My Voice: Servant Leadership

I believe leaders can be anyone who takes action to make a change. By volunteering and serving in your community and giving back to the world, you can become a leader.

This kind of leadership is called “servant leadership.” A leader is someone with the power to influence others. Followers often view their relationship to a leader as “what can I do for them?”

However, servant leadership takes on a different mindset. This kind of leadership focuses on what the leader can do for others. When we make the decision to serve others, give back to the world or even just take the opportunity to be kind towards someone, we have the chance to influence others, and therefore, become leaders.

I believe servant leadership can be even more impactful than traditional leadership. It can be easy to believe that the only leaders with the ability to influence others are those in positions of power.

However, we influence those around us with our actions every day. Even the smallest actions can impact others. If we acknowledge the influence our actions could have in someone’s life and choose to act on it, we can start to see leadership as something we can do every day, and as a result, inspire others to do the same.

Martin Luther King Jr. was a leader who inspired people, black and white, to take a stand against discrimination and injustice during the civil rights movement. How was Martin Luther King Jr., who was not the most powerful or commanding person during the civil rights movement, able to move thousands of people to take action?

King was not the only great orator in 1963, and he definitely was not the only person who suffered at the hands of a pre-civil rights America. Yet it is his “I Have a Dream” speech that still inspires people today.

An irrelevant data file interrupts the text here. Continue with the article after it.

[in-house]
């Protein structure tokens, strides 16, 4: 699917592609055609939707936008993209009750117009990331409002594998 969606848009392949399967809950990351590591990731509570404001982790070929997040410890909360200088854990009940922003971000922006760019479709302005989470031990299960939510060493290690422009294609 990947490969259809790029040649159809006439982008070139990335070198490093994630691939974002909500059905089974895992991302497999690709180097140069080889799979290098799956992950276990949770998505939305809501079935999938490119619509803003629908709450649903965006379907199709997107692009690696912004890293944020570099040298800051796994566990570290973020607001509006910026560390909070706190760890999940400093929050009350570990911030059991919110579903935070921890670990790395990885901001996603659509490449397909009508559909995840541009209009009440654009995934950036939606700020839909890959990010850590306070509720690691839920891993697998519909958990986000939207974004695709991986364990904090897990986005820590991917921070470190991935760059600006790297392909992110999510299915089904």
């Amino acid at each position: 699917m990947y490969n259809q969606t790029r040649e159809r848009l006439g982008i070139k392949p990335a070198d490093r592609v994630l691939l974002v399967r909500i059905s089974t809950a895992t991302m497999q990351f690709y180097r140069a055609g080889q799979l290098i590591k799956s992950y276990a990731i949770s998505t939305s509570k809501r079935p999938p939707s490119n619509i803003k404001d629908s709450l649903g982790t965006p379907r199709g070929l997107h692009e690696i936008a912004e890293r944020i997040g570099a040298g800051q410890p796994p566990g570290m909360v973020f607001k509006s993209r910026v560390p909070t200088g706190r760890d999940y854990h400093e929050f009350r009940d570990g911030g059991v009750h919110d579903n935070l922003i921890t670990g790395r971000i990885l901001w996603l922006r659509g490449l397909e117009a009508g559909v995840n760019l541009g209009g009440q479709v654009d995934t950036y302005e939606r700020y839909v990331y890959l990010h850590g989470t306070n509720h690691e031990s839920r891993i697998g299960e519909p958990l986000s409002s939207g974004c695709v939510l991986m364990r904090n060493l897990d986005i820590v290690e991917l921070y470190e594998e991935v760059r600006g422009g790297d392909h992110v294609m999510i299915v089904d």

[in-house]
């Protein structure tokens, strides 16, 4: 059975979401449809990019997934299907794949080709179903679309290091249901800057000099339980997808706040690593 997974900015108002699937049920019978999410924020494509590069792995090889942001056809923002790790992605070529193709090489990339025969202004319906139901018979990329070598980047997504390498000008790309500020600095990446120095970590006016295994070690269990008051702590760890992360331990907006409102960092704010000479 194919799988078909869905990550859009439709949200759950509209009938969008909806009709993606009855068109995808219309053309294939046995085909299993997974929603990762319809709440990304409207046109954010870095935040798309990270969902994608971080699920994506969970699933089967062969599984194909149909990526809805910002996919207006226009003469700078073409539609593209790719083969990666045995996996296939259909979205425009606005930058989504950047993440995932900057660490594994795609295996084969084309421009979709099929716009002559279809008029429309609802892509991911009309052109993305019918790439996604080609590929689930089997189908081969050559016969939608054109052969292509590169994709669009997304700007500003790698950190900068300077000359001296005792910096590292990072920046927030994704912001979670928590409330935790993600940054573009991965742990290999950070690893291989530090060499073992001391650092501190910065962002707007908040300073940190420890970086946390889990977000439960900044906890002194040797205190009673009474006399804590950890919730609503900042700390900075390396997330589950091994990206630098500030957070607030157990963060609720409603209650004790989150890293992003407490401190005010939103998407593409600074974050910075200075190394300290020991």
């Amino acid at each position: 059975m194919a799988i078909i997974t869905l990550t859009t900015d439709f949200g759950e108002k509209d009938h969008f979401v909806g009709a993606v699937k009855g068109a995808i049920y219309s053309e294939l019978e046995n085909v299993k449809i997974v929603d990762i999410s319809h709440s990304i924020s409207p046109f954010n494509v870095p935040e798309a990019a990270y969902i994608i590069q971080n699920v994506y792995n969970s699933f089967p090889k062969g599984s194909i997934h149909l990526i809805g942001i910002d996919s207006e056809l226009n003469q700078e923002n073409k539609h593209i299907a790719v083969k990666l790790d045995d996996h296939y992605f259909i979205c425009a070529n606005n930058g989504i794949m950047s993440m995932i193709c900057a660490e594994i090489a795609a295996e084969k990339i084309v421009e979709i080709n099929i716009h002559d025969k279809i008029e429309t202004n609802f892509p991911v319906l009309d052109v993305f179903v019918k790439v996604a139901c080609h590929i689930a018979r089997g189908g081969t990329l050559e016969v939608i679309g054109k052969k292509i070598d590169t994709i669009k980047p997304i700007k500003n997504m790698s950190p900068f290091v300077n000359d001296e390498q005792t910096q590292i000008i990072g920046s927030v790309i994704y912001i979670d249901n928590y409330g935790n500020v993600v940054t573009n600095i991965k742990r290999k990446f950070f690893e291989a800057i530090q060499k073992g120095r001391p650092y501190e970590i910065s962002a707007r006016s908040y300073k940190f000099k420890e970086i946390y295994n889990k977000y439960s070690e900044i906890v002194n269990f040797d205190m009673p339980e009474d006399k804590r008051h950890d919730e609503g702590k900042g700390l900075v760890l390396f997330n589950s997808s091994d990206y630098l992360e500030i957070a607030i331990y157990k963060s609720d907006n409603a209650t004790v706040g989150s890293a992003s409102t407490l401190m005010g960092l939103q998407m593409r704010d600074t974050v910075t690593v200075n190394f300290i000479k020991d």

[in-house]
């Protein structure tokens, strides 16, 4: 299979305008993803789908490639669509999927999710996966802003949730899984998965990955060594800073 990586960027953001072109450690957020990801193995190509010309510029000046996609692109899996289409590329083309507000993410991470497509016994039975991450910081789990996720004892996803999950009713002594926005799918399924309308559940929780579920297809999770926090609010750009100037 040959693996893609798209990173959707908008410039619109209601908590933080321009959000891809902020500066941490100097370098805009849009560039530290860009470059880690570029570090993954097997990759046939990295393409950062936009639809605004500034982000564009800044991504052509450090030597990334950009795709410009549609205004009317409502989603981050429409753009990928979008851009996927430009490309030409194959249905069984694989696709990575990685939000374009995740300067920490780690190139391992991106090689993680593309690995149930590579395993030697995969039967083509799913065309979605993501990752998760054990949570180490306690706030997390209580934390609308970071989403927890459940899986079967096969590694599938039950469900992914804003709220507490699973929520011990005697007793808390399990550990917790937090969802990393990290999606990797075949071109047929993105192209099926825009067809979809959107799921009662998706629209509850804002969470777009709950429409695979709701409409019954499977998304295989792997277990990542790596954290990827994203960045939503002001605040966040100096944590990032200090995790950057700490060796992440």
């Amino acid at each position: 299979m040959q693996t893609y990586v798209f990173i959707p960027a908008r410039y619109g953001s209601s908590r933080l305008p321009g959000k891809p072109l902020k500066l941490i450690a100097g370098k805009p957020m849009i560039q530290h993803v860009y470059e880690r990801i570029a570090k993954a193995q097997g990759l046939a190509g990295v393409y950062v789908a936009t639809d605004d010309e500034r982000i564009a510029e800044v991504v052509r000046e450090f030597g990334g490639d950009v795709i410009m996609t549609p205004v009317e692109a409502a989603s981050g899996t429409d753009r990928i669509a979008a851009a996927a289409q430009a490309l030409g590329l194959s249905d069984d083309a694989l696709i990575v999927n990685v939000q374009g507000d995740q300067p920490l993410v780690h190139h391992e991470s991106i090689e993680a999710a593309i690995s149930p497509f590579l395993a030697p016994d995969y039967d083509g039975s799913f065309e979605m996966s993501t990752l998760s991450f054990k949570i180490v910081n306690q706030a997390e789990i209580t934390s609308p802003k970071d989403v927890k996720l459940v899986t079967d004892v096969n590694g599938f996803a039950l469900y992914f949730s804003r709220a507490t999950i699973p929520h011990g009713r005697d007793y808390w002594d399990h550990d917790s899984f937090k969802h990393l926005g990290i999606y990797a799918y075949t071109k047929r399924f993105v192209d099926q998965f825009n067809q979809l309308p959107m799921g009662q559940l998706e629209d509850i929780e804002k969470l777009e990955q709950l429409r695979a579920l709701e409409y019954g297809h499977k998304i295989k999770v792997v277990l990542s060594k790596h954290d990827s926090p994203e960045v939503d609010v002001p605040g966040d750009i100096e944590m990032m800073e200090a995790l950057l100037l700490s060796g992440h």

He did not give a speech on how he created a plan that would solve the nation’s problems, but on a vision for his country that he believed in so strongly it brought 250,000 people to Washington D.C to hear what he had to say. His focus was not on himself but on others and how everyone could work together.

I had the opportunity in 2016 to build bunk beds for families in poverty-stricken communities in the Dominican Republic with my youth group. I was able to see the pure joy on the families’ faces when they realized they no longer had to share a single bed between six to eight people, which is what is normal for these people.

The impact my youth group had in those communities did not end when we flew back home. Our actions inspired another group to continue what we started, and by the time we journeyed back to the Dominican Republic in 2018, over 150 more bunk beds had been built and installed in those homes.

When we serve because we are passionate about seeing change, it will fuel other’s to do the same. Servant leaders have the ability to impact the world, but more importantly the people within it.

Mackenzie Tkach
Reporter

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